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Exploring the role military medicine could play in coronavirus crisis

Pentagon leaders say it would take time to staff a hospital ship with a medical crew.

WASHINGTON — The Navy hospital ship USNS Comfort returned home to Naval Station Norfolk in November, following a five-month humanitarian mission in Latin America called "Enduring Promise." The ship carried nearly 200 medical professionals as well as a crew of 800, saw more than 70,000 patients and performed over 1,200 surgeries.

But hospital ships such as the Comfort, aren't necessarily ideal for treating persons in isolation care who must be quarantined because they treat their patients in open bays.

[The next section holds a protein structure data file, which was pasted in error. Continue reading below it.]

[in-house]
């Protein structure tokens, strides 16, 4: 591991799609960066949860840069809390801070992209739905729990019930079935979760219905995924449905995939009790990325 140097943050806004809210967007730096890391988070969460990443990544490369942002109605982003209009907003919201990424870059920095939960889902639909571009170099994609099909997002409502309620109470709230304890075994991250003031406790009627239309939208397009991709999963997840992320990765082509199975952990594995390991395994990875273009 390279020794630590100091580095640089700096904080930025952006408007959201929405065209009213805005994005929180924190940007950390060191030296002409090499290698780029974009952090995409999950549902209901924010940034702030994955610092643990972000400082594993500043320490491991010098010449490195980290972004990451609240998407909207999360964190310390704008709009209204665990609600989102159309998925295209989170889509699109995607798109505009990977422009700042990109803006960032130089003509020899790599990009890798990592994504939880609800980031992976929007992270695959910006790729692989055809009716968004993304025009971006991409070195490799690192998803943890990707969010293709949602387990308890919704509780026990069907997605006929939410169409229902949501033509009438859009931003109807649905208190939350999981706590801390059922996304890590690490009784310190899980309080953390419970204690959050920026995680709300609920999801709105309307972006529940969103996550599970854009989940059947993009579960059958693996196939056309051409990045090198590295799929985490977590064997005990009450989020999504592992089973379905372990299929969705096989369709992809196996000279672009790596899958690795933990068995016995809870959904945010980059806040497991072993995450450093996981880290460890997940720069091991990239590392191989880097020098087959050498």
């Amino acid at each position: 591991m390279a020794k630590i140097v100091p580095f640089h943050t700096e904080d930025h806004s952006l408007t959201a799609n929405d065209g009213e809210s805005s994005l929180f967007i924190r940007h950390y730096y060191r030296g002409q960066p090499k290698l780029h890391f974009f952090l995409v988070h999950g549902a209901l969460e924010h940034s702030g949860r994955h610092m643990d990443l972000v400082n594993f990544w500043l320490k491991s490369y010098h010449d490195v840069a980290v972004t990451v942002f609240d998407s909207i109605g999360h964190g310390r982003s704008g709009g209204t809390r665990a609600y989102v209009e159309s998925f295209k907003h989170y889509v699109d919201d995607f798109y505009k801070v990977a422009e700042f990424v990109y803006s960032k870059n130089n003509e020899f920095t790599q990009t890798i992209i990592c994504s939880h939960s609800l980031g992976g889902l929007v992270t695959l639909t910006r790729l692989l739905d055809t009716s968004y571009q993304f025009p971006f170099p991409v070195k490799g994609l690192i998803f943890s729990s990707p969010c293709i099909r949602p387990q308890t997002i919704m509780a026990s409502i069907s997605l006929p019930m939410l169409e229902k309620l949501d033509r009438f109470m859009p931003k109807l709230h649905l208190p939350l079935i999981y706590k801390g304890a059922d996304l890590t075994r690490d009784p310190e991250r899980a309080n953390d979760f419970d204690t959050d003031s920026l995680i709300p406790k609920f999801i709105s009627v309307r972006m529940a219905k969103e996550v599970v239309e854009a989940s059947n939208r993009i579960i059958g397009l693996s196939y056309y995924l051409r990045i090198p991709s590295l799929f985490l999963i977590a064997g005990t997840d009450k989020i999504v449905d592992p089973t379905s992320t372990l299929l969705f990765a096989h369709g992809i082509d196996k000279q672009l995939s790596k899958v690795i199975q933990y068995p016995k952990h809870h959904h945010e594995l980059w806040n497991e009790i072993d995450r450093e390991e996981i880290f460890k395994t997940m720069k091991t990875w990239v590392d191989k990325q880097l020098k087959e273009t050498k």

The other issue, currently, is the medical manpower... or lack of it.

"Right now, that ship has a bunch of merchant mariners on it who operate the ship," said Jonathan Hoffman, Assistant Deputy Secretary of Defense. "There aren't a thousand or 1,200 medical professionals with the ship, waiting. They have to come from somewhere else."

That would take time to assemble a team. And time to get wherever they'd be sent.

But Joint Staff Surgeon Brigadier General John Friederichs said, no such request has been made.

"We have not seen a huge command signal come to the D.o.D. saying that we've got a significant gap," he said. "I was here all weekend and I didn't hear anything about we need this many beds in this location."

Friederichs said if anyone has a need, they should work with the White House.

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